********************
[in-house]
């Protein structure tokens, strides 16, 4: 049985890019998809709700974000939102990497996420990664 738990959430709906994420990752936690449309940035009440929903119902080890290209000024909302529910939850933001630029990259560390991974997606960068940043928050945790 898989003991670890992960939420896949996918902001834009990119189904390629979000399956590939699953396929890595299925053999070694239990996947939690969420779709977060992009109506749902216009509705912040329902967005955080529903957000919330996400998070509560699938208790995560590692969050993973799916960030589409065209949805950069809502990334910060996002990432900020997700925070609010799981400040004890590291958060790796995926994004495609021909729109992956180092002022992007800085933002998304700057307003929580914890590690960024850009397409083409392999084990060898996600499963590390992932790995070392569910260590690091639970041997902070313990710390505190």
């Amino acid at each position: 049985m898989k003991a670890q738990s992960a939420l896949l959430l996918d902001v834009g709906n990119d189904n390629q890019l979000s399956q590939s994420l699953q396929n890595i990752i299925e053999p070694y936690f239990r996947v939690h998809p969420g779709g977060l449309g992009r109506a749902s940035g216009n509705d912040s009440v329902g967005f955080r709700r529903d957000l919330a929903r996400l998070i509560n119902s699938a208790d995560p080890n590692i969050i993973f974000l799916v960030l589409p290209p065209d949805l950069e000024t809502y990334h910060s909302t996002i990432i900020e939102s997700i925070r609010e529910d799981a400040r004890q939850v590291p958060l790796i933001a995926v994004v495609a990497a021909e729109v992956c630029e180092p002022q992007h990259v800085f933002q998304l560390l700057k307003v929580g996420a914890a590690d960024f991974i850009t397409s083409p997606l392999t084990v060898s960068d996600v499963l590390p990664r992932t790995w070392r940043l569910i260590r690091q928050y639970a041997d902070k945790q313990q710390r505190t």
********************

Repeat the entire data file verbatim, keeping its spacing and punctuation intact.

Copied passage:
[in-house]
């Protein structure tokens, strides 16, 4: 049985890019998809709700974000939102990497996420990664 738990959430709906994420990752936690449309940035009440929903119902080890290209000024909302529910939850933001630029990259560390991974997606960068940043928050945790 898989003991670890992960939420896949996918902001834009990119189904390629979000399956590939699953396929890595299925053999070694239990996947939690969420779709977060992009109506749902216009509705912040329902967005955080529903957000919330996400998070509560699938208790995560590692969050993973799916960030589409065209949805950069809502990334910060996002990432900020997700925070609010799981400040004890590291958060790796995926994004495609021909729109992956180092002022992007800085933002998304700057307003929580914890590690960024850009397409083409392999084990060898996600499963590390992932790995070392569910260590690091639970041997902070313990710390505190």
């Amino acid at each position: 049985m898989k003991a670890q738990s992960a939420l896949l959430l996918d902001v834009g709906n990119d189904n390629q890019l979000s399956q590939s994420l699953q396929n890595i990752i299925e053999p070694y936690f239990r996947v939690h998809p969420g779709g977060l449309g992009r109506a749902s940035g216009n509705d912040s009440v329902g967005f955080r709700r529903d957000l919330a929903r996400l998070i509560n119902s699938a208790d995560p080890n590692i969050i993973f974000l799916v960030l589409p290209p065209d949805l950069e000024t809502y990334h910060s909302t996002i990432i900020e939102s997700i925070r609010e529910d799981a400040r004890q939850v590291p958060l790796i933001a995926v994004v495609a990497a021909e729109v992956c630029e180092p002022q992007h990259v800085f933002q998304l560390l700057k307003v929580g996420a914890a590690d960024f991974i850009t397409s083409p997606l392999t084990v060898s960068d996600v499963l590390p990664r992932t790995w070392r940043l569910i260590r690091q928050y639970a041997d902070k945790q313990q710390r505190t």